Behn tends to portray Imoinda in accordance with the style of society ladies of her time, especially in Surinam. When Oroonoko meets with Imoinda again, she is set up apart from the rest of the slave population in a decent cottage. She is allowed to have a ï¿½little shock dogï¿½ (Behn 2207)(a fashion for well-to-do ladies of Behnï¿½s time) and is not really required to do much work, if any at all. Though this can simply be explained as art imitating life, a more feminist view would have had Imoinda doing something of value on the plantation, even if only non-laborious tasks. Instead, she quickly marries Oroonoko after meeting on the plantation, and ï¿½in a very short time after she conceived with childï¿½ (Behn 2208).
Behn does not make Imoinda a large part of the push to gain freedom for herself or her impending child; rather, she ï¿½did nothing but sigh and weep for the captivity of her lord, herself and the infant yet unbornï¿½ (Behn 2216). She instead leaves the task of procuring their freedom to Oroonoko, the dominant family patriarch. It is almost as if she should not be actively involved with such a life-altering conceptï¿½there is a man to take care of this and other such things for her. A feminist would likely have had Imoinda making more of a concentrated effort to gain her own freedom before the revolt sequence.
Even in death, Imoinda is shown to be subjective to a dominant male figure. Though it is custom in her culture to choose honorable death rather than submit to indignity, she needs to be convinced by Oroonoko that his plan to kill her himself and then seek revenge is the better option. Though Oroonokoï¿½s reasoning for the plan is sound--killing Imoinda himself would not leave her ï¿½ravished by every brute, exposed first to their nasty lusts and then a shameful deathï¿½ (Behn 2223)-- Imoinda as a more feministic character would have likely committed suicide rather than allow anyone to kill her. This option would have allowed her to stay true to her culture and preserve herself from being debauched by her enemies, and yet play a more decisive role in her fate.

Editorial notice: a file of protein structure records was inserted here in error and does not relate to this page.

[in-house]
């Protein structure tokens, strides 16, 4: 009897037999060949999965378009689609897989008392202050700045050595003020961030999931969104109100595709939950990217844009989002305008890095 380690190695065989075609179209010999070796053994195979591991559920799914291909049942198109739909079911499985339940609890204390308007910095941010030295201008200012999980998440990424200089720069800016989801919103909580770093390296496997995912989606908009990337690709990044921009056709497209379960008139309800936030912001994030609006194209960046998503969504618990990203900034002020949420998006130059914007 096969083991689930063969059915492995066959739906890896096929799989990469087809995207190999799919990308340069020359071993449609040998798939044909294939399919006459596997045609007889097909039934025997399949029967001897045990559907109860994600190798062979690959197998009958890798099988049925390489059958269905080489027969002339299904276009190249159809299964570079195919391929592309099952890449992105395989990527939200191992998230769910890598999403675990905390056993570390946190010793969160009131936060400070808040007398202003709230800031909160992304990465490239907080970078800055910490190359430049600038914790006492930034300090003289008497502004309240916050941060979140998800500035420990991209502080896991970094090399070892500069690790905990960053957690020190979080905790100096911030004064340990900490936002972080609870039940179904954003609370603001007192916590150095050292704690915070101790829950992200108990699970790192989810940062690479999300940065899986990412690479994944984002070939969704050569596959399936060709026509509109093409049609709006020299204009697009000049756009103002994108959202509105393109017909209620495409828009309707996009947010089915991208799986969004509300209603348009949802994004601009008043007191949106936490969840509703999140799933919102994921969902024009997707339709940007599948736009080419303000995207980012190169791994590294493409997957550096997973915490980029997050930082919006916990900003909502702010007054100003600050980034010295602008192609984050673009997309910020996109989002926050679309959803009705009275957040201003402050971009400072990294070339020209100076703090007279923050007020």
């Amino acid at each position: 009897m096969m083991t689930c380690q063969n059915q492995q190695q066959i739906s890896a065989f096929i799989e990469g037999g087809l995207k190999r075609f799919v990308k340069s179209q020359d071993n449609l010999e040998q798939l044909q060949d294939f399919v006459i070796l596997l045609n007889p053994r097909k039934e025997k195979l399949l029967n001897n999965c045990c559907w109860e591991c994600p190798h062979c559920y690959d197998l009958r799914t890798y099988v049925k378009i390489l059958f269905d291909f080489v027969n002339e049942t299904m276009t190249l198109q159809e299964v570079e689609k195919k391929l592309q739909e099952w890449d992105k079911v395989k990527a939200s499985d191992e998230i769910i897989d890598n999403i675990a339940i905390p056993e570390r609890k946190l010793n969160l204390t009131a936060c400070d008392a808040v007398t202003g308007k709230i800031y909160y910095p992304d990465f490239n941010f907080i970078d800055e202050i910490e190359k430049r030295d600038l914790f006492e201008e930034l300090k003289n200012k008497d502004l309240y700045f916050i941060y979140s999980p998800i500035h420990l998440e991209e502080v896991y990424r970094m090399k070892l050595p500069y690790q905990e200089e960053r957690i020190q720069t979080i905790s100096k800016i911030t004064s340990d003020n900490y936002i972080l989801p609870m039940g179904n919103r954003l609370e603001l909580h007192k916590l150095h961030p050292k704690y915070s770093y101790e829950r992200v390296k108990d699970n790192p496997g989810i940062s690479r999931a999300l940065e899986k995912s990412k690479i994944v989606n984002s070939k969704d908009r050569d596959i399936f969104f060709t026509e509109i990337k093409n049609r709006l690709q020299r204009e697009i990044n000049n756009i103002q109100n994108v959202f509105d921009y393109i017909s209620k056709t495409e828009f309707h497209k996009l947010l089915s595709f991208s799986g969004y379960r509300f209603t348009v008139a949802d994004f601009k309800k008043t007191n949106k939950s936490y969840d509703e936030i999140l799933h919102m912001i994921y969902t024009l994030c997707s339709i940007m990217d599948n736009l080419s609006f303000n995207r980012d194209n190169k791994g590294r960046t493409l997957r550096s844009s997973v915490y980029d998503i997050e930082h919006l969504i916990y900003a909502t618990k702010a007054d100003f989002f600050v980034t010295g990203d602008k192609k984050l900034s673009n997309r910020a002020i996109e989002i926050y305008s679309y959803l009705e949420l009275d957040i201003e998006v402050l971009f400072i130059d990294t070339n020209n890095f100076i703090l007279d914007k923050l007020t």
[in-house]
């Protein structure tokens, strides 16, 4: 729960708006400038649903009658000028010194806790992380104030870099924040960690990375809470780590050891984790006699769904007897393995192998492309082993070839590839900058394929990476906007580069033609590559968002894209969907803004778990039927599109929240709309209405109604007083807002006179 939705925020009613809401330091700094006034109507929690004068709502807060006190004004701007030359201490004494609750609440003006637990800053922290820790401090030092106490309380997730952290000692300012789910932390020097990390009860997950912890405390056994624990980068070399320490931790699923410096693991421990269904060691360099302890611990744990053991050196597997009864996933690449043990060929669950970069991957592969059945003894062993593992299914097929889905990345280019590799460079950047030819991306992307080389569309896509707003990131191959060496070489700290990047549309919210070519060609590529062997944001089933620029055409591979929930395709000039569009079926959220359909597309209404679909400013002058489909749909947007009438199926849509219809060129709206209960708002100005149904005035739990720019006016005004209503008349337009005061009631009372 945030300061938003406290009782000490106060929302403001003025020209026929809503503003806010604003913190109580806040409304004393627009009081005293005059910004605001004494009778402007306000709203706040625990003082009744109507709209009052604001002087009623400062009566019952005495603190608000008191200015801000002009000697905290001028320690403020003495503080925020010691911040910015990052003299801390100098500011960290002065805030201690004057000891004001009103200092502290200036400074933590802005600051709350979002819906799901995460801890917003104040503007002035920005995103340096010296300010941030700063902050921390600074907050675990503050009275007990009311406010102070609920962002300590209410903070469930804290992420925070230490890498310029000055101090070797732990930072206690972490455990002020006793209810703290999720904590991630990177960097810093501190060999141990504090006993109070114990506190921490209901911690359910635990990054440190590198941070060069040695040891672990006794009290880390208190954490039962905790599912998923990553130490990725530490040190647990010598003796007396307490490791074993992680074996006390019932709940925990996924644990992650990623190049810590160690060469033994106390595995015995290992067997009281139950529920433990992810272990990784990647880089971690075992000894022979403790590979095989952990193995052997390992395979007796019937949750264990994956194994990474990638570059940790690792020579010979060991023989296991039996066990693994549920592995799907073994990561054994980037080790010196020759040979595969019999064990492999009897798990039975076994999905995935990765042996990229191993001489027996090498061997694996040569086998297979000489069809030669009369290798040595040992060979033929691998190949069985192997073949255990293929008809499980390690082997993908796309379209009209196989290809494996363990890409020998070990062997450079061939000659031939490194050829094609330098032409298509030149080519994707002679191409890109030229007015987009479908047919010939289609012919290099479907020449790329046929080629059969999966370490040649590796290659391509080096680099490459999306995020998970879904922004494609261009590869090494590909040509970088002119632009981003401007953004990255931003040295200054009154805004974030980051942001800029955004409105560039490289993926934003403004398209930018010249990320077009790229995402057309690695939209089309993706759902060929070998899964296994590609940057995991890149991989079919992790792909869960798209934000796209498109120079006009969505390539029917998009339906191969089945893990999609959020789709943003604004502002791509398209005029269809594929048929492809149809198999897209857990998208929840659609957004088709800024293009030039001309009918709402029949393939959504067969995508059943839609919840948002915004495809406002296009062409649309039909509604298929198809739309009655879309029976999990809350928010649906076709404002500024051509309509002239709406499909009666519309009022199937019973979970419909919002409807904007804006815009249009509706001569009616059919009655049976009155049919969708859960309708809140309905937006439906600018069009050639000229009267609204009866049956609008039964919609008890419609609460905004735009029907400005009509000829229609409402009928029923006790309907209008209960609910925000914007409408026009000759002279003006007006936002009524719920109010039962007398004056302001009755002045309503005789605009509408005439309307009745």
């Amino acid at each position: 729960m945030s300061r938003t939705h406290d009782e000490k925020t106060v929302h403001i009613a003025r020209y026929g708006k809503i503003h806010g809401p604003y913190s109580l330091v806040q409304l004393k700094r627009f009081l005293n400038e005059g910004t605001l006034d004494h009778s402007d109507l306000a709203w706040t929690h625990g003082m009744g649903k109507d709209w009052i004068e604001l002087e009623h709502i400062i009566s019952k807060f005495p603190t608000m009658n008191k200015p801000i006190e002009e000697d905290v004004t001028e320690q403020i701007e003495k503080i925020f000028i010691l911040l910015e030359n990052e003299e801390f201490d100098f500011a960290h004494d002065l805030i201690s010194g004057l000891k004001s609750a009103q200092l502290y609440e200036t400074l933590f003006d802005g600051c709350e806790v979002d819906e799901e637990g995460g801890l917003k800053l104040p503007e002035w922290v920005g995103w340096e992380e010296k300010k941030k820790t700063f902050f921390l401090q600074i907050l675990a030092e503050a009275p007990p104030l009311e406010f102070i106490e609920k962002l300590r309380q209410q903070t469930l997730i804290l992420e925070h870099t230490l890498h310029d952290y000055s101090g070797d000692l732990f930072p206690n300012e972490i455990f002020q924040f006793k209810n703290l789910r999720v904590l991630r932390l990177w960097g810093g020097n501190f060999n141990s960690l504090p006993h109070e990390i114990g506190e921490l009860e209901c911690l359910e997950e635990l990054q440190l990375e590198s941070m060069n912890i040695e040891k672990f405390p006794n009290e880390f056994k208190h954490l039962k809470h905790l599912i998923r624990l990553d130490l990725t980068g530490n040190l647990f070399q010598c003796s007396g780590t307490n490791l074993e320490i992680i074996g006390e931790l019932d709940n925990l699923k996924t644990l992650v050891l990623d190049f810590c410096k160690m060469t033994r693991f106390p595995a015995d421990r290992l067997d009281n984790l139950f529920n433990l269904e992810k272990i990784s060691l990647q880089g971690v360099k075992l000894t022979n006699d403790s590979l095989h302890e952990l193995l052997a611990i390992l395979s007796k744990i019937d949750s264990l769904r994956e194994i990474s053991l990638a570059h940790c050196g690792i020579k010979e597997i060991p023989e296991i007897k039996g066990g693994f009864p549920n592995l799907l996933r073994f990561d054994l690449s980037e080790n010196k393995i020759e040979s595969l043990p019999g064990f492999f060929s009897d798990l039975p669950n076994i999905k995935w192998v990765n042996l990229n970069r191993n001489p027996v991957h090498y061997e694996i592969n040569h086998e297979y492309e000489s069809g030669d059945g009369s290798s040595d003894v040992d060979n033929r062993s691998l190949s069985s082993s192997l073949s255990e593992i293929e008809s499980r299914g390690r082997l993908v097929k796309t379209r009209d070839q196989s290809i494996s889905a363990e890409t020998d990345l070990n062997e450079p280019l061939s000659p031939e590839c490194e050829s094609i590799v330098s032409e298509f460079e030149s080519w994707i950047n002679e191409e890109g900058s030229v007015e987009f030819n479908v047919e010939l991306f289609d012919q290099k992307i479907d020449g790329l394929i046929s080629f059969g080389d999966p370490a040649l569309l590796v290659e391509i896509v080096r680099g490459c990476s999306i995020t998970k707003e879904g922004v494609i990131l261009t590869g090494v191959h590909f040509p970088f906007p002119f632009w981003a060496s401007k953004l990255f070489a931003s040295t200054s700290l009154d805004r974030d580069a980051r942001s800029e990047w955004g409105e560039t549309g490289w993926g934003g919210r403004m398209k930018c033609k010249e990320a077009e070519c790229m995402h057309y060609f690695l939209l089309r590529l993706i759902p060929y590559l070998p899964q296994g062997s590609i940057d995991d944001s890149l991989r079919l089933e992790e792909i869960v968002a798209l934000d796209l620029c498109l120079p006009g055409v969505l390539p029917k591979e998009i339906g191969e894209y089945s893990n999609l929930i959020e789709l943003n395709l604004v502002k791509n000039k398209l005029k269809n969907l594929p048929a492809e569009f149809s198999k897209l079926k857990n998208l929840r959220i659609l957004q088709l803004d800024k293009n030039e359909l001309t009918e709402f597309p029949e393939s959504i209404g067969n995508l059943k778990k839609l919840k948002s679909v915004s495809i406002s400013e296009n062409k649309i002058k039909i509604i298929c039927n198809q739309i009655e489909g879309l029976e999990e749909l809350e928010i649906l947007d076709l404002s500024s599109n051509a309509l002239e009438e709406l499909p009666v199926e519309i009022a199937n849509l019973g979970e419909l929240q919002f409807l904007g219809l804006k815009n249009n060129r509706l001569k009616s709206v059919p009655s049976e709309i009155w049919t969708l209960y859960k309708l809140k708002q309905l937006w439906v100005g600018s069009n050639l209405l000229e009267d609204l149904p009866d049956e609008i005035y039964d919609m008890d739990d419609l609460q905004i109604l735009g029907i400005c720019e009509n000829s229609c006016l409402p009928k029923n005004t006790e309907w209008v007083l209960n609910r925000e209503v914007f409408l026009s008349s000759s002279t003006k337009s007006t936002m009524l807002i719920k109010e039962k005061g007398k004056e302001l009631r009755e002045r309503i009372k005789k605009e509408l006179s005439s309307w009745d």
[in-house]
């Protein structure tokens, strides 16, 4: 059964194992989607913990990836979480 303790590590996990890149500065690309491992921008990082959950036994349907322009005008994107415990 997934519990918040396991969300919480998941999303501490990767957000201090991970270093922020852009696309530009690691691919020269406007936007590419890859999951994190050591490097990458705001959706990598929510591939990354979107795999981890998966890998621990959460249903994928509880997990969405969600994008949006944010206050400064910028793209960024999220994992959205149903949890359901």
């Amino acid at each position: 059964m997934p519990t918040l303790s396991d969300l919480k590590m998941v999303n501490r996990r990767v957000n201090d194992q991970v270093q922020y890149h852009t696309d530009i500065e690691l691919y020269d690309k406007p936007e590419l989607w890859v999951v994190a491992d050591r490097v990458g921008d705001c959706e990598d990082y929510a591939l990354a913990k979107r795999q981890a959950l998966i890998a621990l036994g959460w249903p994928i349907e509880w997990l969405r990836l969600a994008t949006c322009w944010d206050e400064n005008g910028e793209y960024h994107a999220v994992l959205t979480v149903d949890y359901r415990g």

For all of Imoindaï¿½s acceptance of a second-class status, she does get one real chance to shineï¿½when all of the other slave women convince their men to turn on Oroonoko, Imoinda alone continues to stand with him, even going so far as to try and mortally wound Byam, their chief pursuer. This small scene could be construed as feministic because it shows Imoinda finally taking a stand for herself and not allowing the men who dominate her life to stop her from doing so.
Though Aphra Behn might be considered the first to express the ideas of feminism in her works, it is not shown through the eyes of one of her more well-known characters. For as much as Imoinda is a heroine in the story of Oroonoko, she is still a product of a subjective and male-dominated culture and society, and Behn makes no stunning advances to show her situation or her character as anything but a woman who is considered a second-class piece of chattel within the realms she inhabits.
Behn, Aphra. Oroonoko, or the Royal Slave. The Norton Anthology of English Literature, Volume C: The Restoration and the Eighteenth Century, 8th Edition. Ed. Stephen Greenblatt and M.H. Abrams. New York: W.W. Norton & Company, Inc. 2006. 2183-2226.